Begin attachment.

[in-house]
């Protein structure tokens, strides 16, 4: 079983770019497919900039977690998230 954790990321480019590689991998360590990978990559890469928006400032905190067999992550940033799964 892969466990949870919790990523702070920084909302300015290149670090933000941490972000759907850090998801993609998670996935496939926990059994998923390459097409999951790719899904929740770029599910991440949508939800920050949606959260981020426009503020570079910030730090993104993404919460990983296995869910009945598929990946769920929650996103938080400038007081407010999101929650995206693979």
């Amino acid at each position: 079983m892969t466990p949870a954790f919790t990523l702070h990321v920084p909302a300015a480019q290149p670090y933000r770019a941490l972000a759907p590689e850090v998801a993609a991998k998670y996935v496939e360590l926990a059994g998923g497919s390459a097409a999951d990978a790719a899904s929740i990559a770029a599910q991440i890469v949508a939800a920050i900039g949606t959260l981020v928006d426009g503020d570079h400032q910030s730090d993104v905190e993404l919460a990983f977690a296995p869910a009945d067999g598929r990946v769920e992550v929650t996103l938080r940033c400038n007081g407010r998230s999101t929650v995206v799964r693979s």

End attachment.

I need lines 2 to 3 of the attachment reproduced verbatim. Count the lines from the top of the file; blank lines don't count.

């Protein structure tokens, strides 16, 4: 079983770019497919900039977690998230 954790990321480019590689991998360590990978990559890469928006400032905190067999992550940033799964 892969466990949870919790990523702070920084909302300015290149670090933000941490972000759907850090998801993609998670996935496939926990059994998923390459097409999951790719899904929740770029599910991440949508939800920050949606959260981020426009503020570079910030730090993104993404919460990983296995869910009945598929990946769920929650996103938080400038007081407010999101929650995206693979």
């Amino acid at each position: 079983m892969t466990p949870a954790f919790t990523l702070h990321v920084p909302a300015a480019q290149p670090y933000r770019a941490l972000a759907p590689e850090v998801a993609a991998k998670y996935v496939e360590l926990a059994g998923g497919s390459a097409a999951d990978a790719a899904s929740i990559a770029a599910q991440i890469v949508a939800a920050i900039g949606t959260l981020v928006d426009g503020d570079h400032q910030s730090d993104v905190e993404l919460a990983f977690a296995p869910a009945d067999g598929r990946v769920e992550v929650t996103l938080r940033c400038n007081g407010r998230s999101t929650v995206v799964r693979s």